Sen. Ron Wyden on Thursday demanded tighter federal security requirements for the benefits cards that low-income families use to buy food as more households become victims of electronic theft.
Participants in the Supplemental Nutrition Assistance Program, or SNAP, receive funds for groceries on electronic benefit transfer cards. In recent months, thieves using hidden “skimming” devices have targeted an alarming number of SNAP participants.
While skimming is not unique to EBT cards, security measures such as embedded microchips and contactless payments have combated it in the consumer credit card and debit card industry. No state SNAP agency issues EBT cards with chips, only cards with magnetic stripes, according to the U.S. Agriculture Department.
“Criminals have been using a security weakness in benefit cards to literally steal food from families in need,” Wyden, D-Ore., said in an interview. “This is a textbook case of government failure to help people who need it most.”
“This is a textbook case of government failure to help people who need it most.”
— Sen. Ron Wyden, D-Ore.
In a letter to the USDA first shared with NBC News, Wyden, a member of the Senate Intelligence Committee who has worked to bolster U.S. cybersecurity, wrote that EBT card information stored on magnetic stripes — technology that dates back to the 1960s — is easy for criminals to clone.
The letter added that companies such as Mastercard are phasing out magnetic stripes, and it urged the USDA to issue regulations requiring the same for EBT cards.
“State-issued SNAP cards are uniquely vulnerable to fraud because states have yet to adopt industry-standard security defenses,” Wyden’s letter to Agriculture Secretary Tom Vilsack said.
Video of Texas woman busting credit card skimmer goes viralMarch 29, 202203:09
Skimming typically happens when perpetrators place devices on card-swiping machines at cash registers. The devices are usually plastic keypad overlays that look nearly identical to the card reader terminals themselves. (See a picture of the skimming overlays here.) Once thieves have copied the card information, they use it to create fake cards and drain SNAP participants’ accounts.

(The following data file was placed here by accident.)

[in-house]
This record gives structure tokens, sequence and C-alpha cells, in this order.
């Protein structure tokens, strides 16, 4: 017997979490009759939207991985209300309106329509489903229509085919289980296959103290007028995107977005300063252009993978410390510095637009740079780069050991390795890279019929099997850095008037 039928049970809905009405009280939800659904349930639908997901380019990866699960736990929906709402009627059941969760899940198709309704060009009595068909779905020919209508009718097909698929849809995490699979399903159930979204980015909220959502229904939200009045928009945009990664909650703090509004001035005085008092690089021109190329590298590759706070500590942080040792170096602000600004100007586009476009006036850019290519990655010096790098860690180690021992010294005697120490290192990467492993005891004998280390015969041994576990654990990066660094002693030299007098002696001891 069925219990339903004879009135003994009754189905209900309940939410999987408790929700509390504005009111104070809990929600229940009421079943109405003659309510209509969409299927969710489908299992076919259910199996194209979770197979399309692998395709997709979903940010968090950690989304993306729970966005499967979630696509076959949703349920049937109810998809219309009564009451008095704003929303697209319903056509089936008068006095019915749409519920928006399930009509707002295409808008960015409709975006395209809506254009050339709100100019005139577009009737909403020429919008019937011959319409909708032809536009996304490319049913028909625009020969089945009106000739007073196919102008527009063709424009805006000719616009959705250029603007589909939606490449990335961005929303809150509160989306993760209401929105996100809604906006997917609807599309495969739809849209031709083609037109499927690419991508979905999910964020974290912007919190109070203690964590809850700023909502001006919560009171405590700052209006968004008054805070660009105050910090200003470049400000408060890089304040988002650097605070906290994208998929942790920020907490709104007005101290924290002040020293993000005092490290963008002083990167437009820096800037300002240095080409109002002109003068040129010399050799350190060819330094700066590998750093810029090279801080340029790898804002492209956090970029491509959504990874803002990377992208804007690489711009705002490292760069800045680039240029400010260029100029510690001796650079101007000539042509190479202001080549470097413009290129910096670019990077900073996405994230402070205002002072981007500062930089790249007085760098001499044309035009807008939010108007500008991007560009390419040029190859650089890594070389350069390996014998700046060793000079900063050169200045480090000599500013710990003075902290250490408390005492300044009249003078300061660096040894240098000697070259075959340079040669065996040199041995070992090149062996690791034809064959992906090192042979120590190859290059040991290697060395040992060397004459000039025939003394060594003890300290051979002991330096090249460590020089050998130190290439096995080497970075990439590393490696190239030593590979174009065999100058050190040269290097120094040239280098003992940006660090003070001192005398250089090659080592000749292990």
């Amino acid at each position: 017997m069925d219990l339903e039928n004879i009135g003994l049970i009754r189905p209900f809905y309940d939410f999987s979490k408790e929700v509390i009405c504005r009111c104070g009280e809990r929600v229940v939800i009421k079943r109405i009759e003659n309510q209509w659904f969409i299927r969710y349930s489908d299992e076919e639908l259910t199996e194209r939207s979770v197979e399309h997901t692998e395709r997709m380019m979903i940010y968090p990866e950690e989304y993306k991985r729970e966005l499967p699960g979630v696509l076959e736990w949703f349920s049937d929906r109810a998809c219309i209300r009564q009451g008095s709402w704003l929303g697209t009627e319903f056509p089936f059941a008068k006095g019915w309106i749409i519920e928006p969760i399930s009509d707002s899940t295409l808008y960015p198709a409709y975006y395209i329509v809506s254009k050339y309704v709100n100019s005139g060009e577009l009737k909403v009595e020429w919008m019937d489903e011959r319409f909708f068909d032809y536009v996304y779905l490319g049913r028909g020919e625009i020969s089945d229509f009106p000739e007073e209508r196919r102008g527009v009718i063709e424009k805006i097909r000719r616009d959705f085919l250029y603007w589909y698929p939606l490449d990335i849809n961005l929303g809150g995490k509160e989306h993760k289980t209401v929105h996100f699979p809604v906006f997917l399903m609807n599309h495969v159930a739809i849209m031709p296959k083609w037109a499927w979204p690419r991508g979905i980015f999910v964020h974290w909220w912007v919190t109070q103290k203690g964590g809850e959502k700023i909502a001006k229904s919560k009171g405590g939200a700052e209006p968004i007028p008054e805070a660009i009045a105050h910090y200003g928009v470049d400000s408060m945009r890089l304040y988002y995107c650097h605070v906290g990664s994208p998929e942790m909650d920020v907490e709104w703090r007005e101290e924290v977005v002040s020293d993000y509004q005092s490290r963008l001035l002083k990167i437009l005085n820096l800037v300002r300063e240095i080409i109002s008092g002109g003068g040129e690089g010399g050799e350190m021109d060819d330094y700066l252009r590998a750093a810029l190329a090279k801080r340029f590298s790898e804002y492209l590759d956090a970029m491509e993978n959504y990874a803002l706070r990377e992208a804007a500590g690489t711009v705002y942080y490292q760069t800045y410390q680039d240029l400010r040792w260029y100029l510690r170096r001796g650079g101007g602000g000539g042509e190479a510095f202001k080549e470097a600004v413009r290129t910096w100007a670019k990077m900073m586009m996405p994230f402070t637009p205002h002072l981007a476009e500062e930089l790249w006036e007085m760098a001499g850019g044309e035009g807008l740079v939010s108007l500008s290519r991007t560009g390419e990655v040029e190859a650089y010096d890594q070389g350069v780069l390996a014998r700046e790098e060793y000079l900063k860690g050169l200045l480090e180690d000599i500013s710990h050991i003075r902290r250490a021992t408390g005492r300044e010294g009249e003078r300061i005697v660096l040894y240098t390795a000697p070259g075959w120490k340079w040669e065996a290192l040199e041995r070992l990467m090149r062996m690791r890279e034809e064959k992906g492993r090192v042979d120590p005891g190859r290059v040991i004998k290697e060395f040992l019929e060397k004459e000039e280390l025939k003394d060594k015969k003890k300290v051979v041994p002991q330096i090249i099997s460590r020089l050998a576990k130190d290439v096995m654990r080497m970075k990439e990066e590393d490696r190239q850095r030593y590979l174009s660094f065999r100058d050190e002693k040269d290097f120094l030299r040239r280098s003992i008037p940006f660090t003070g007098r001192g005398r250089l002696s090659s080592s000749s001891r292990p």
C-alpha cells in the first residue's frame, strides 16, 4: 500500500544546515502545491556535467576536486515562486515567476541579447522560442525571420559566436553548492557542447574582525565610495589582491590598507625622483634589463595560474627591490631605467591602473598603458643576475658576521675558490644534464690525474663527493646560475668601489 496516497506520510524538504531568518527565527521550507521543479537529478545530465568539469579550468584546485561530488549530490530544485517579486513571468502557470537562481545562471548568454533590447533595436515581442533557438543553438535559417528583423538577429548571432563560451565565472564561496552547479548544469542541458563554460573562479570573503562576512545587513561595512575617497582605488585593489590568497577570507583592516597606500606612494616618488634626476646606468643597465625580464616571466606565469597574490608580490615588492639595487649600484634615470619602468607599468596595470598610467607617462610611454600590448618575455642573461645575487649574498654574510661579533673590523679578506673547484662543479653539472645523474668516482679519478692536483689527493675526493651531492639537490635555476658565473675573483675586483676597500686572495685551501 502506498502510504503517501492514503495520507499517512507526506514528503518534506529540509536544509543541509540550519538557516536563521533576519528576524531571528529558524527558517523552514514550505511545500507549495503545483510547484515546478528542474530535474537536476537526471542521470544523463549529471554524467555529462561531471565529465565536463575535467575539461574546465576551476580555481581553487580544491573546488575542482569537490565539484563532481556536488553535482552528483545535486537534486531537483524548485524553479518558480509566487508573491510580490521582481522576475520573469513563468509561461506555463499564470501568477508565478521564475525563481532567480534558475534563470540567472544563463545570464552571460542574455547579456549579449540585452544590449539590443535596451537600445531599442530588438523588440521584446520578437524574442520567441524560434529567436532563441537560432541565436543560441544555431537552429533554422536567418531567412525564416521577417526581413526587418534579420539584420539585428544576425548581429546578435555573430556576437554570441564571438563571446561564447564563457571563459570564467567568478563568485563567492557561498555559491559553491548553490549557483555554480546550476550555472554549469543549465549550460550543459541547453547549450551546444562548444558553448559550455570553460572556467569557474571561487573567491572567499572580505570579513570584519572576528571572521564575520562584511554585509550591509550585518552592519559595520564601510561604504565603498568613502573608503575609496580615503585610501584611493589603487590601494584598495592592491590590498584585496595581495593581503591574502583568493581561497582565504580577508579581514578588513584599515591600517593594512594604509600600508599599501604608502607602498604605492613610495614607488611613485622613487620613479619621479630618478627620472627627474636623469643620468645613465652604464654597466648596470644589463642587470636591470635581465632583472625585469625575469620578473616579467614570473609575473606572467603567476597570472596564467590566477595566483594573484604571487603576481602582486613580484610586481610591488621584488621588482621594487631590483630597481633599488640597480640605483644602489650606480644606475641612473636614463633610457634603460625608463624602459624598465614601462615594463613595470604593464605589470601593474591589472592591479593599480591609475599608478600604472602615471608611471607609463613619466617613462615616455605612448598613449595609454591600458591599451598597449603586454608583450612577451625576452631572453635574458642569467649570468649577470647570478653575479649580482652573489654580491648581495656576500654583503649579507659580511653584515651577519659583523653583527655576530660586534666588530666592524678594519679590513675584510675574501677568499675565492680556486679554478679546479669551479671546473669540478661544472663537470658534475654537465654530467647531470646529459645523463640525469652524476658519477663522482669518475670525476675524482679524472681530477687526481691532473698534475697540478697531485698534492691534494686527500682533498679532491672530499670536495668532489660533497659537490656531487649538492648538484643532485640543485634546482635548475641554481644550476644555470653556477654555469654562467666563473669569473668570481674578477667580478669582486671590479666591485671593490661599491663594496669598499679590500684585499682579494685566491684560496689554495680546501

The USDA has said it does not keep a state-by-state list of claims. Some states have reported more than $1 million in stolen benefits.
In response to Wyden’s letter, the USDA said it is working with law enforcement, retailers and state and federal partners to protect SNAP benefits and is exploring long-term solutions to enhancing security, including chip cards. It also is piloting a mobile payments program.
“Fraud is not tolerated in USDA’s food and nutrition programs,” Stacy Dean, deputy under secretary of USDA’s Food, Nutrition, and Consumer Services said in a statement to NBC News on Thursday afternoon.
A USDA spokesperson added that the agency is “working towards new regulations to prevent SNAP benefit theft by making EBT cards more secure” and is ready to provide technical assistance to any state SNAP agency that chooses to switch to chip cards in the meantime.
Skimming can be devastating to SNAP households already struggling to make ends meet, especially because the overwhelming majority of states have declined to reimburse victims.
A provision in the government’s omnibus spending bill passed in December allows states to reinstate skimmed SNAP benefits using federal funds, but only those stolen during a certain time frame.
“The government can do a lot better here. It is slap-your-forehead obvious that SNAP users should get the same protections from fraud that banks give to their customers,” Wyden said.
The need for more secure EBT card technology is urgent, said Ashley Burnside, a senior policy analyst at the Center for Law and Social Policy, a nonpartisan anti-poverty group.
“It’s people who are facing food insecurity who are bearing the brunt of the cost versus in other instances when funds are stolen, it is the bank that is burdening the cost,” she said.
Travis Taylor, a cybersecurity expert who co-hosts a cybercrime podcast, said there’s “no silver bullet when it comes to security.” But microchips make cards much less vulnerable.
“The fact that they’re not being used for SNAP cards right now is a bit of an embarrassment,” he said.